x Abu Dhabi, UAESaturday 20 January 2018

EU lends support to new plan for Jerusalem

'Israel is in a race to show that there is no final settlement other than the one imposed by the Israeli policies. And herein lies their weakness.'

Israel is actively working on projects aiming at the "Judaisation" of Jerusalem and creating a new reality, Reem al Masri said in an opinion piece for the Palestinian daily Al Quds. "Through its security forces and extremist settlers, Israel is in a race to show that there is no final settlement other than the one imposed by the Israeli policies. And herein lies their weakness."

Meanwhile, the Palestinians' strength goes beyond the European Union's support for a unilateral declaration of an independent Palestinian state within the 1967 borders, with Jerusalem as its capital. As time passes, negotiations over Jerusalem's status may evolve and the interests of outsiders may come into play. European plans to consider the Holy City as a joint capital of the two states implicitly identify Israeli claims to Jerusalem as illegitimate.

The European proposal is unlikely to diminish differences over the city, but may encourage alternative plans to emerge. The joint capital scheme could end the Israeli occupation of Jerusalem; an opportunity for Palestinians to overcome their divisions and officially declare Jerusalem as their capital and a symbol of their unity.

Almost every year, Javier de Cuellar, the former UN secretary general, on a ritual trip from Peru to Paris, stops by New York to meet his old colleagues at the UN headquarters, Samir Ata Allah wrote in a comment article for the London-based newspaper Al Sharq Al Awsat. He is not the only former UN chief who chooses to live overseas. His successors, Boutros Boutros Ghali and Kofi Annan, also have settled abroad since their retirement, in Paris and Geneva respectively. "I do not know why the three former UN chiefs have chosen to live abroad, although two of them, Mr Annan and Mr Cuellar, upon their retirement contested their countries' presidential elections. Perhaps, they have spent more years outside their countries and become more acquainted with global issues.

"For Mr Cuellar, this year's ritual trip was also different as it invited strong nostalgia at the sight of the gigantic blue building undergoing restorations, while the media centre remained closed during the UN's low season." The scene gives the impression that the UN is "facing immense challenges. Although the UN is not doing much, or achieving much, at least it is doing its best. Almost like some police forces in big cities, it is cannot enter the hot zones."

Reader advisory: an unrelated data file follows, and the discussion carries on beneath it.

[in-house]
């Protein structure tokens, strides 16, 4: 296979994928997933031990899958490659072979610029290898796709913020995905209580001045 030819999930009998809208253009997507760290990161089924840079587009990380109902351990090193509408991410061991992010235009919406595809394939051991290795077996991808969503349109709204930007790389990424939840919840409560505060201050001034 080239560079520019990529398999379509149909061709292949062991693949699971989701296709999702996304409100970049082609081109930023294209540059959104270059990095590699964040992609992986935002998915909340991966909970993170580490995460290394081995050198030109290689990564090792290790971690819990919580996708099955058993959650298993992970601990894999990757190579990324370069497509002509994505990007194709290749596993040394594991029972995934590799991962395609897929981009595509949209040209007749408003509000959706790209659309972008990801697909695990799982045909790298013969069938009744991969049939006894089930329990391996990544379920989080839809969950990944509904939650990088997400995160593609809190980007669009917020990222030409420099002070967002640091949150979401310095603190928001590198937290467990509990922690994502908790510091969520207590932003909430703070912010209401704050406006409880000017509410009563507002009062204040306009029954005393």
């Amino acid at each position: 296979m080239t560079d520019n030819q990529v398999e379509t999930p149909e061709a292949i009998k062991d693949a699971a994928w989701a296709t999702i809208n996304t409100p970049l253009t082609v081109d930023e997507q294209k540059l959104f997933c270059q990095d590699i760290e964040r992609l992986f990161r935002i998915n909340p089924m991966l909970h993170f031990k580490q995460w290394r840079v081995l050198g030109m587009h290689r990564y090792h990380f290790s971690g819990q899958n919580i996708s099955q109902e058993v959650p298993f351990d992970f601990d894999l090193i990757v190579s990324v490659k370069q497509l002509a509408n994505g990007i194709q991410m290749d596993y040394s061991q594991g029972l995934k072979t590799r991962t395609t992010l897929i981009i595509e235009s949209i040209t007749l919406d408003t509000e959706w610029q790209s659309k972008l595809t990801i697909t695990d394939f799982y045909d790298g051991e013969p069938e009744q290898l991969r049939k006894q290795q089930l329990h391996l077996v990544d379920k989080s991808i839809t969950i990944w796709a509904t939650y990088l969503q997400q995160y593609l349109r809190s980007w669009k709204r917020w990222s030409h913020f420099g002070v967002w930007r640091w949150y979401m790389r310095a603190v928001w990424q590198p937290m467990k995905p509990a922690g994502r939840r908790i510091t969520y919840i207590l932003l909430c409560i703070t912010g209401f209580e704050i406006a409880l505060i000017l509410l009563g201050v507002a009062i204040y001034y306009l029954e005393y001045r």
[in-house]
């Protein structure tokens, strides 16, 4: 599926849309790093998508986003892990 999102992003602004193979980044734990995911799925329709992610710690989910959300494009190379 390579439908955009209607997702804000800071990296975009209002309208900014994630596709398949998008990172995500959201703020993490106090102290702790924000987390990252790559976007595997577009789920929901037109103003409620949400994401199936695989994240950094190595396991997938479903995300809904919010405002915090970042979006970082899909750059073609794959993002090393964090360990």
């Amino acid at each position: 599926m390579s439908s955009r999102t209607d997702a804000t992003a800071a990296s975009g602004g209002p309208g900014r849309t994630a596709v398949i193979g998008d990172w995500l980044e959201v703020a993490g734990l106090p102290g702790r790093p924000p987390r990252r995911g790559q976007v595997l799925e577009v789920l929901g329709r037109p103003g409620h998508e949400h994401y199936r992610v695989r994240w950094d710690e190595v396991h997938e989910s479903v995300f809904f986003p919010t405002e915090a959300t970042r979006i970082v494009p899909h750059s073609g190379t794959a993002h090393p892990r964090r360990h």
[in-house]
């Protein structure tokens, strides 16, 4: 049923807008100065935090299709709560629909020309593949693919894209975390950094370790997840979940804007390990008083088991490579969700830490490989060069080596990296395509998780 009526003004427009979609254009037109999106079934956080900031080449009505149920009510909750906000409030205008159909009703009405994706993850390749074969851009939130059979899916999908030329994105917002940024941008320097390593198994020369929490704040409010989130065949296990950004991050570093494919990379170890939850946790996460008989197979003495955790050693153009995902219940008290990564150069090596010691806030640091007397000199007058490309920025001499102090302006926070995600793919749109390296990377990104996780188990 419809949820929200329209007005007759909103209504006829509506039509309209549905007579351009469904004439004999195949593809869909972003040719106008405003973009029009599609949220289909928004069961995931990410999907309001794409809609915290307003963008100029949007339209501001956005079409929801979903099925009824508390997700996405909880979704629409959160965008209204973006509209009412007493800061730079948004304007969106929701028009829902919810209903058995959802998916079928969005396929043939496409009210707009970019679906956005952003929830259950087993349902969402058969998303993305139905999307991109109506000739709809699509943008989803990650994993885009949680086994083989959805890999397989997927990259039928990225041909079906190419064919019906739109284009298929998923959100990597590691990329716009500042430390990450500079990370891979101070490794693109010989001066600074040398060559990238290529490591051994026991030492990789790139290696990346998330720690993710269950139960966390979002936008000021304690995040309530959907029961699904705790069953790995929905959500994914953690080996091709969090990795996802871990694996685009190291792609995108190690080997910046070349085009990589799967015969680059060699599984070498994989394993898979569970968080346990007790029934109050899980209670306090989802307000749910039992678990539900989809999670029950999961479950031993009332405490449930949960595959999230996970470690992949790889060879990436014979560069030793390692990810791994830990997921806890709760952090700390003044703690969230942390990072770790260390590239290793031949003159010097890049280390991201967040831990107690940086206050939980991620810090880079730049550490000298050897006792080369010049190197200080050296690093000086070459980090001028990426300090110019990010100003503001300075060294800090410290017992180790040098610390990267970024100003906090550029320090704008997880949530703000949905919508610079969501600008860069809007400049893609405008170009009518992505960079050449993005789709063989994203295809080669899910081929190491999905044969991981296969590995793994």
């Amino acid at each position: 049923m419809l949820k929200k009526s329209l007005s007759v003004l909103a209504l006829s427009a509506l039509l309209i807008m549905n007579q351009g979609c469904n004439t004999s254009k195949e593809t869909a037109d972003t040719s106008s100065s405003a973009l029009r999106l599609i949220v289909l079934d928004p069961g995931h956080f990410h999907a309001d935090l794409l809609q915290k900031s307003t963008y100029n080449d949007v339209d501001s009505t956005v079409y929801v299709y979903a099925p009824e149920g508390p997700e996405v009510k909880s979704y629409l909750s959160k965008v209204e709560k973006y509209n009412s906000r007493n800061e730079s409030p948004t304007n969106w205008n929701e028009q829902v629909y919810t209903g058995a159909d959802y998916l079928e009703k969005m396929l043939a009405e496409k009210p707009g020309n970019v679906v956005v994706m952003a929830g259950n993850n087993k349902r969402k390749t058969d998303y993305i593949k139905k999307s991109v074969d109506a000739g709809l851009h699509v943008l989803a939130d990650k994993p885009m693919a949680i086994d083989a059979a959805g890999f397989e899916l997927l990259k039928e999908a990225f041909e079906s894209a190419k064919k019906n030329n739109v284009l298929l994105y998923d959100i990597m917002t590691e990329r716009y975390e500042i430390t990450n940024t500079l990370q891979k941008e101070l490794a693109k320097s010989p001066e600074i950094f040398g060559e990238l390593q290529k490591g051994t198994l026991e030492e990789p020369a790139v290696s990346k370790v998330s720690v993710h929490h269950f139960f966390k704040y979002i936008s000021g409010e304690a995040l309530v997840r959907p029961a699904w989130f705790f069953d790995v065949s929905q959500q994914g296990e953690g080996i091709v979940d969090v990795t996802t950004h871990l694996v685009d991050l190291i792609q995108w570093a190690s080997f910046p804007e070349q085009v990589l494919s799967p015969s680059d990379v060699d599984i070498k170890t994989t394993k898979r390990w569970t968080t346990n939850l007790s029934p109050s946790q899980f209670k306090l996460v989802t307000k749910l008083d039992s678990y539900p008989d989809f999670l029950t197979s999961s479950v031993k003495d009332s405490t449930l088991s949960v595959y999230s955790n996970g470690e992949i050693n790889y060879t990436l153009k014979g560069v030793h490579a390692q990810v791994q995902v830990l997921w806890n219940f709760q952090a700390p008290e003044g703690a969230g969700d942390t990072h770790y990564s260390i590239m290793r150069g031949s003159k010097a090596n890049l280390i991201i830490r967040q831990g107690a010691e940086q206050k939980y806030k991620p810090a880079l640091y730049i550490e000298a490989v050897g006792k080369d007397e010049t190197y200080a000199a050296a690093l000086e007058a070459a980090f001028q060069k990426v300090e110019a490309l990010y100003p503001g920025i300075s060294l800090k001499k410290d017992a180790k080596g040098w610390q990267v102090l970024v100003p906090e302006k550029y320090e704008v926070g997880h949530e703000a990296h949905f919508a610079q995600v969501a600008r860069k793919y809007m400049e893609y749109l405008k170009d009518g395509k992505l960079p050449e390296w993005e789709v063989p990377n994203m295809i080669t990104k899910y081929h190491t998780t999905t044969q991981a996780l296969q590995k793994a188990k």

In a comment article for the UAE daily Al Bayane, Fadheela al Muaini referred to a case related to her by a young Emirati man about a UAE woman who resolved to marry a non-UAE citizen in defiance of her family. "The young male Emirati, pointing to rising spinsterhood in his workplace, would not complain, he said, if UAE women married stateless men while they were waiting for a UAE passport and citizenship. But he was very disappointed to find some who chose foreigners, such as the case with a woman who married one who exploited her. From the start, he was financially demanding. As a result, the wife became heavily in debt."

After she lost the support of her family and did not have a baby, her husband threatened he would marry again in his own country. This plunged her into a state of despair. The young male Emirati, reported the writer, wondered why so many Emirati women were not married. He suggested that young Emirati men marry more than one woman to ease the trend of spinsterhood. Traditionally, he said, the UAE community used to have households with two to four wives who lived together in harmony.

"Certainly, what Tzipi Livni, leader of the Kadima party, has said exposes the falsehoods of the Israeli leaders, who say they seek peace in the region and their aim is to live in peace with Arabs," observed Subhi Zuaitar in an opinion piece for the Saudi newspaper Al Watan/i>. In this sense, there is no difference in attitude between the Kadima Party led by Mrs Livni and the Likud Party led by the prime minister Benjamin Nethanyahu. On the contrary, their agendas and concepts perfectly match each other.

This was seen when the opposition leader, Mrs Livni, said she would be ready to repeat the same assault on Gaza. In terms of poetic justice at least, Arabs and Muslims can be comforted by the position of the British court. Because of her role in Operation Cast Lead, Mrs Livni was added to the list of Israeli officials wanted by the British justice system. Prior to that, Ariel Sharon was sued by the International Court of Justice in the Hague for masterminding the massacres of Sabra and Shatila in 1982.

"I would like to commend the British justice system, which has stayed firm even under the mounting political pressure." * Digest compiled by Mostapha Elmouloudi @Email:melmouloudi@thenational.ae